TIJUANA, Baja California — A U.S. citizen living in a Tijuana with his wife and three children is asking for help.

The family is trying to immigrate into the United States legally.  But the financial burden and a mountain of government red tape is keeping them trapped in Mexico, beyond the border.

Phillip Caldwell, his wife Dulce Rosario-Rojas, and their three children currently are living in a tent in Tijuana.

RELATED: Beyond the Border: Asylum seekers wait in Tijuana shelters, cross into USA

“I’m a U.S. citizen, born and raised in Alabama and Georgia,” said Caldwell, 40, during an interview from a Tijuana shelter, where he has been living with his family for the past month.

Thirteen years ago, Caldwell fell in love with Dulce when she was living in the United States as an undocumented migrant.

She was arrested and deported in 2008, so Phillip followed her back to Chiapas, Mexico.

They got married in Mexico and gave birth to Jayda, 9, Kayden, 6, and Sweet, their youngest at age 20 months.

RELATED: Beyond the Border: News 8 takes ride-along with Tijuana Police

“I left, went to Mexico, and now we have three children born.  And we really weren't thinking of coming back to the U.S.  We were fine where we were at,” said Caldwell.

Four years ago, Caldwell lost his leg in a motorcycle accident.  Now, he walks with a prosthesis.

Last year, the Central American caravans started migrating through Chiapas and, according to Caldwell, the caravans brought danger.

RELATED: Beyond the Border: Americans save money on pet care in Tijuana

“I wish I could say everyone in the caravans were good people but they're not.  They're robbing and stealing and killing and raping women and they're even stealing babies and selling organs,” he said.

Caldwell said his family decided to leave Chiapas for their own safety.

They came to Tijuana last month hoping to cross legally into the United States and make a new life.

“This place feels pretty safe but as soon as you walk onto the street there's a bunch of heroin addicts and crack heads and junkies and prostitutes here, so it's not a good place for a family,” Caldwell said.

Because he is a U.S. citizen, Caldwell has a U.S. passport and his able to cross into the United States.

He needed legal help, so he went to the offices of the Catholic Charities Diocese of San Diego in Mission Gorge.

Caldwell found out his three children are also considered U.S. citizens, even though they were born in Mexico.  He needs to get them passports.

His wife, Dulce, needs to apply for a green card to come to the United States.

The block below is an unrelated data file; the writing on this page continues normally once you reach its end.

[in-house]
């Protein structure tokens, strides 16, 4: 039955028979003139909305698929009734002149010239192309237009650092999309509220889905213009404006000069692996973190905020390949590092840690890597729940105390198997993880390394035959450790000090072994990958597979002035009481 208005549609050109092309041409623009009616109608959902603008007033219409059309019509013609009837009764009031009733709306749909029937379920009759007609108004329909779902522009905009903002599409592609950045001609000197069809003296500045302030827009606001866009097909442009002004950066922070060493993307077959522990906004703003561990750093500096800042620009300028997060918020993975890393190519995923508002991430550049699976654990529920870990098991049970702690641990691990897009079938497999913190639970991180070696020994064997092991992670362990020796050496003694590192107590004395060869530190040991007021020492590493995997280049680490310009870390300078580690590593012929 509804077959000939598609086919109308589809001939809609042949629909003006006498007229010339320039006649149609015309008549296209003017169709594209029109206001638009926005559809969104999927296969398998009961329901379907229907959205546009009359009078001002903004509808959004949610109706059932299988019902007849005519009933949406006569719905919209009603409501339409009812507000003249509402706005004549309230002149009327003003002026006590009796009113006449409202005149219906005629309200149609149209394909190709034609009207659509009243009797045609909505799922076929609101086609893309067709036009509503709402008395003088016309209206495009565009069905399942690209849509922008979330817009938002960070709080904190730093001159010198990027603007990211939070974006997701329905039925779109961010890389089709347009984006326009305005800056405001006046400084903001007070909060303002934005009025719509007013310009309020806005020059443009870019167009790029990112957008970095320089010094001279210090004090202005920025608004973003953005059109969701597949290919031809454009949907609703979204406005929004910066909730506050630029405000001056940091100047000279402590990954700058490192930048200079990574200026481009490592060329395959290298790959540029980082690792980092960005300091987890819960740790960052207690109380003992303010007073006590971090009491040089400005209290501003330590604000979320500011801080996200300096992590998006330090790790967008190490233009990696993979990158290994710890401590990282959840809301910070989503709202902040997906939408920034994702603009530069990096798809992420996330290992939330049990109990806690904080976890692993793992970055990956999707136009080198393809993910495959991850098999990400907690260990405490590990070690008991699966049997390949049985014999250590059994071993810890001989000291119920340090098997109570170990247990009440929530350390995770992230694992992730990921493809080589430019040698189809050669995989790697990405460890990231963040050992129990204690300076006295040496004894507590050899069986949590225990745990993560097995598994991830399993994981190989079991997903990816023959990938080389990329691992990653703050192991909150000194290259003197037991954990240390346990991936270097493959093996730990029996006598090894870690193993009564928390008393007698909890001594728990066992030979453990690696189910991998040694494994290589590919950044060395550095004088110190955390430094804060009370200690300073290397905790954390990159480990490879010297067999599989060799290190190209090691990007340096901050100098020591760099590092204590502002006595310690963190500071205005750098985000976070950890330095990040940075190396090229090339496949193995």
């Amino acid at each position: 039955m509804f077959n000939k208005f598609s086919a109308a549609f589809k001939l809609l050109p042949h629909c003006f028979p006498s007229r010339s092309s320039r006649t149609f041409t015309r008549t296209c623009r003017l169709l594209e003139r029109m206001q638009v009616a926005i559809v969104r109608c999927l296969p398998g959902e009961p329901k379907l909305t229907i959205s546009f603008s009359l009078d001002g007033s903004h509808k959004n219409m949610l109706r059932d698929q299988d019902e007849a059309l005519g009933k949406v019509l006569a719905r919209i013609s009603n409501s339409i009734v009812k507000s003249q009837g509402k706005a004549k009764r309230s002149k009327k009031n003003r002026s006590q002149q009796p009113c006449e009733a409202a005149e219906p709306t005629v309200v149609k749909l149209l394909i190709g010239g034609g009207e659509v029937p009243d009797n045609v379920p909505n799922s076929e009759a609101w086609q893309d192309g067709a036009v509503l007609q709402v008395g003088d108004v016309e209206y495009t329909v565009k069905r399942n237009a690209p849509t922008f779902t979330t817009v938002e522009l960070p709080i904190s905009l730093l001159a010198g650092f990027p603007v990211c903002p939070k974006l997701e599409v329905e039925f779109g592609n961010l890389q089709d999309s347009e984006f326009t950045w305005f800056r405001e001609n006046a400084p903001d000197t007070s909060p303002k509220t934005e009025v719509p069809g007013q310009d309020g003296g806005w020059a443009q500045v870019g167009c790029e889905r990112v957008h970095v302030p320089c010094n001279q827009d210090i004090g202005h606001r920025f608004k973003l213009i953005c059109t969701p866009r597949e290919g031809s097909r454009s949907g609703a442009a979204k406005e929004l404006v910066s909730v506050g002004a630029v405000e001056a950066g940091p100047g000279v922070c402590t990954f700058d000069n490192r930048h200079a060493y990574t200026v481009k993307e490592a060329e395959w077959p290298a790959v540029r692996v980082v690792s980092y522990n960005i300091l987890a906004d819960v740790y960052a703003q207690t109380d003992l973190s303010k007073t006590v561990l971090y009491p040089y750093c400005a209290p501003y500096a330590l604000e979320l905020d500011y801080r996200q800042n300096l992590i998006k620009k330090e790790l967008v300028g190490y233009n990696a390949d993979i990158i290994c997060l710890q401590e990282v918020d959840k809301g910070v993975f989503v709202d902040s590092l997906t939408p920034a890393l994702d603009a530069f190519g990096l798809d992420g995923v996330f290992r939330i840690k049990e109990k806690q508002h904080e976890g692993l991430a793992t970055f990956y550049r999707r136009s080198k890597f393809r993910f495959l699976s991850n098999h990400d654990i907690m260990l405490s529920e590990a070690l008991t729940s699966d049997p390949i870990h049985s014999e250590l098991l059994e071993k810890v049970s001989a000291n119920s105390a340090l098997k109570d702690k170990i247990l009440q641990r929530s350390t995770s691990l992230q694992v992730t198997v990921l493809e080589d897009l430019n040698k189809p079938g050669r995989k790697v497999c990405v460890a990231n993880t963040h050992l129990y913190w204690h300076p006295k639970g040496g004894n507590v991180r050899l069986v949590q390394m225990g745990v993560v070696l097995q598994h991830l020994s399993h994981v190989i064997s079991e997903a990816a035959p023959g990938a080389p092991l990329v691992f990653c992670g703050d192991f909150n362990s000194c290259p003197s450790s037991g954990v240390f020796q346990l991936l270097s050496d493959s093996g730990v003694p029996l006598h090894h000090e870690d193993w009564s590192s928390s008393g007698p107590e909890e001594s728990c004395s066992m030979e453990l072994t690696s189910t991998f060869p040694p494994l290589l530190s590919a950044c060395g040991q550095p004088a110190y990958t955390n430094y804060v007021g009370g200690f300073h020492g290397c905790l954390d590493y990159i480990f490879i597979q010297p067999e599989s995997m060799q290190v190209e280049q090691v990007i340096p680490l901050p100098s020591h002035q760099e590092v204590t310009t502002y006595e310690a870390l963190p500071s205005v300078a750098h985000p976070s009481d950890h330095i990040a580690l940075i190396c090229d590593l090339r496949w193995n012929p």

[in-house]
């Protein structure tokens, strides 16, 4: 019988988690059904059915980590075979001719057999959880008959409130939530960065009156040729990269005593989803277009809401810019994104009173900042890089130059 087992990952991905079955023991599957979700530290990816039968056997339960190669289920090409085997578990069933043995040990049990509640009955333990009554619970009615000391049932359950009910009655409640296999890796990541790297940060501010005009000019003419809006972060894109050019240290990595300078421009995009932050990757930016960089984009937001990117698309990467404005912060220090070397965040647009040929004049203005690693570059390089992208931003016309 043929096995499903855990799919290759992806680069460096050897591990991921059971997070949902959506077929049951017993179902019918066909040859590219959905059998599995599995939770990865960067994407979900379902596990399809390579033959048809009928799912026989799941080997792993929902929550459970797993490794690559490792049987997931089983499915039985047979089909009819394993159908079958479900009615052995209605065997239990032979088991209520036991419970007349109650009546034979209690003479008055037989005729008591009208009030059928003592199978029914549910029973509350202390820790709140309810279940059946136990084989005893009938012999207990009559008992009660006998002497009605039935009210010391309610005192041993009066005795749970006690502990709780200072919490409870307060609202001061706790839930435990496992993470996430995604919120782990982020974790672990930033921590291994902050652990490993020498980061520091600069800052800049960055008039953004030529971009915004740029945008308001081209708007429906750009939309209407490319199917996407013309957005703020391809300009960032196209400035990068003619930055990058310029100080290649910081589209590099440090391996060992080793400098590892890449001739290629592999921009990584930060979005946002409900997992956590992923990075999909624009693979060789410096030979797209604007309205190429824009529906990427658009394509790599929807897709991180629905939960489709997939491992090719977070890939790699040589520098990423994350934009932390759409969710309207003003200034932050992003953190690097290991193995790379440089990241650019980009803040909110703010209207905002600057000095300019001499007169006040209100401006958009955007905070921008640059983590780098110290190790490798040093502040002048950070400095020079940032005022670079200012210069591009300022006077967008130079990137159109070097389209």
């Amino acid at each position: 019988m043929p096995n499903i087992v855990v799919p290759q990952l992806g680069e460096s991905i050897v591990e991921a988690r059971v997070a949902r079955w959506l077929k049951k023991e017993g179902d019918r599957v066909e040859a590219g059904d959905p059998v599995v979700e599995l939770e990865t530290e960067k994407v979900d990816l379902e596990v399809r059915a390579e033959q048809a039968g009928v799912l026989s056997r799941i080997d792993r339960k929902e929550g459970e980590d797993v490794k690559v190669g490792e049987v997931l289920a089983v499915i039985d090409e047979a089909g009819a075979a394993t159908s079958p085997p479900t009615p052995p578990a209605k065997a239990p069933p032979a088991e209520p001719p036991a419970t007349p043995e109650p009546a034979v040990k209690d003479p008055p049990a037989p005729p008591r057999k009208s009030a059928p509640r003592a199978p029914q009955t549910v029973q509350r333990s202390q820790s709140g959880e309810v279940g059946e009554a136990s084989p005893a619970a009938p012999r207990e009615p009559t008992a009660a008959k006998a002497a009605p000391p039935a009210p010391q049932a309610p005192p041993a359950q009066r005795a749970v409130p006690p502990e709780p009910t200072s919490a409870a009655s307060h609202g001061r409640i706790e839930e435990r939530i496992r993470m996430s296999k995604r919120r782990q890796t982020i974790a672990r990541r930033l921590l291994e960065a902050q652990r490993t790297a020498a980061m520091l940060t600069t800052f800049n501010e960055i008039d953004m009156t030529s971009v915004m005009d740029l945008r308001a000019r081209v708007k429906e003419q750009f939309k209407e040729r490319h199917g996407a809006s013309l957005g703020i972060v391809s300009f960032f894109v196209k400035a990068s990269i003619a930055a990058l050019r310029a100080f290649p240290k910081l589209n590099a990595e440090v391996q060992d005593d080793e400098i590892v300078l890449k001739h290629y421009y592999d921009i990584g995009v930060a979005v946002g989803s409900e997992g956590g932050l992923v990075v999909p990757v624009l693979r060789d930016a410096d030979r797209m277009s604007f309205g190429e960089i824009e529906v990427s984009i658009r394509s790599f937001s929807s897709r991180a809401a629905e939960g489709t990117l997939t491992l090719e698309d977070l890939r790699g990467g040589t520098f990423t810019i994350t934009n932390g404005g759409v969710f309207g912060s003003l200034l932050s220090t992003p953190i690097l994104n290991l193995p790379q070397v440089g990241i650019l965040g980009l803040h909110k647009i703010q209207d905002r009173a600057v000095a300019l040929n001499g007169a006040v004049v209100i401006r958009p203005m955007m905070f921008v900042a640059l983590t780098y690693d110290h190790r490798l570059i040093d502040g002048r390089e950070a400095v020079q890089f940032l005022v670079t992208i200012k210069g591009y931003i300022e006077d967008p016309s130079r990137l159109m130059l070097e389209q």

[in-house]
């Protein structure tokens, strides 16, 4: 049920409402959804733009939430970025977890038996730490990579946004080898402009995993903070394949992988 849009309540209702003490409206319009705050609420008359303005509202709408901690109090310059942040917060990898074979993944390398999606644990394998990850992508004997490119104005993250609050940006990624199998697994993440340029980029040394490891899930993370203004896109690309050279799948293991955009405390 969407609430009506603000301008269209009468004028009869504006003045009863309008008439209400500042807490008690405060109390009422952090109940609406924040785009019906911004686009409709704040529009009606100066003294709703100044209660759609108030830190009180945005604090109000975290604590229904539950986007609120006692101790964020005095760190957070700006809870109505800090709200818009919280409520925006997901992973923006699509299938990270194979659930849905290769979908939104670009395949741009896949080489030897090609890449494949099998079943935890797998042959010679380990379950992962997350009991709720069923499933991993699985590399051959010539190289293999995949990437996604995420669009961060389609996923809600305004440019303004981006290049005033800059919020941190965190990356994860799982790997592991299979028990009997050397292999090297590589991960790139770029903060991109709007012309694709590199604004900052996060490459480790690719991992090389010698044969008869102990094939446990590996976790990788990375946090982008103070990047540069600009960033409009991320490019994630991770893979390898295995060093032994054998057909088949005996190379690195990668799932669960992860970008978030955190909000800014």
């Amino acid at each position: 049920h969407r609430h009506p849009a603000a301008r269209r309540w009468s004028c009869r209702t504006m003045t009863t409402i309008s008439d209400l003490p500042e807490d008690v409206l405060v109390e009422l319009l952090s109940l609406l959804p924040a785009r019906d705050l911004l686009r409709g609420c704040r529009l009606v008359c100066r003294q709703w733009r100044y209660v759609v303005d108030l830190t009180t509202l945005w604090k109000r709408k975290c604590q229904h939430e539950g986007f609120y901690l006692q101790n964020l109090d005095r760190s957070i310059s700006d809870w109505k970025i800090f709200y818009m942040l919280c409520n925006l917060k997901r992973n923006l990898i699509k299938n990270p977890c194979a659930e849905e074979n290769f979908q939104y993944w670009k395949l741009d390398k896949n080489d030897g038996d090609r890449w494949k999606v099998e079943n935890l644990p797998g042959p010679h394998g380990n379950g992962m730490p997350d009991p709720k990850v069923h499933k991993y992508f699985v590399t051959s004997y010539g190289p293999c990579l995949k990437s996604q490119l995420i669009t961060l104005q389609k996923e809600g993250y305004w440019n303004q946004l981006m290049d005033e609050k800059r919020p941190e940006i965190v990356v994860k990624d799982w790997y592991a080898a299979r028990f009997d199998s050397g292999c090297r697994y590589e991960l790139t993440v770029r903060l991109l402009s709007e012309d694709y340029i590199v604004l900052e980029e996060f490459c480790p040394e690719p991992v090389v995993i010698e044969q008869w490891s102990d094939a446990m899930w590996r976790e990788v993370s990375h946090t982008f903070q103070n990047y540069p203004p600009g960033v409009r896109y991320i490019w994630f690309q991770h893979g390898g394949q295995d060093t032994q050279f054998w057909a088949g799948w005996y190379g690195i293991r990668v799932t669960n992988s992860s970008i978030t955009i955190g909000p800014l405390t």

“If a U.S. citizen marries a foreigner you cannot just bring them into the country,” said Nadine Toppozada, the director of refugee and immigrant services with Catholic Charities.

The current wait time for a green card is a year and a half, and that’s assuming Dulce gets a priority place in line as the wife of a U.S. citizen.

It used to take three to six months, according to Toppozada.

“The environment is definitely, at the moment, quite hostile towards refugees and immigrants.  It is not an easy time,” she said.

“He’s in a shelter in Tijuana to be with his wife and three children.  There's a bonified marriage, right there.  They don't need to wait for a year and a half to come through (into the U.S.),” Toppozada said.

There’s also a financial burden.

Caldwell is missing a birth certificate for his middle child, so he has to pay $700 for a U.S. government-approved DNA test.

As it stands now, the family is trying to raise $1,500 to cover all application fees and associated expenses.

“I’m not used to this.  My wife isn't used to this.  My children certainly aren't used to this.  We're just hoping, like everybody else, for the American dream,” Caldwell said.

The good news is Catholic Charities has offered to cover the family's legal expenses as part of the nonprofit's mission of charity.

“Family values, keeping families together, compassion, mercy, accompaniment; that's the foundation of the Catholic faith,” said Toppozada.

“Whether you're an immigrant or a refugee or regardless of the color of your skin, you merit that care.  You merit that concern and you merit somebody doing something to help you,” she said.

If you would like to assist the Caldwell family, you can make a donation through San Diego Catholic Charities in Phillip Caldwell’s name.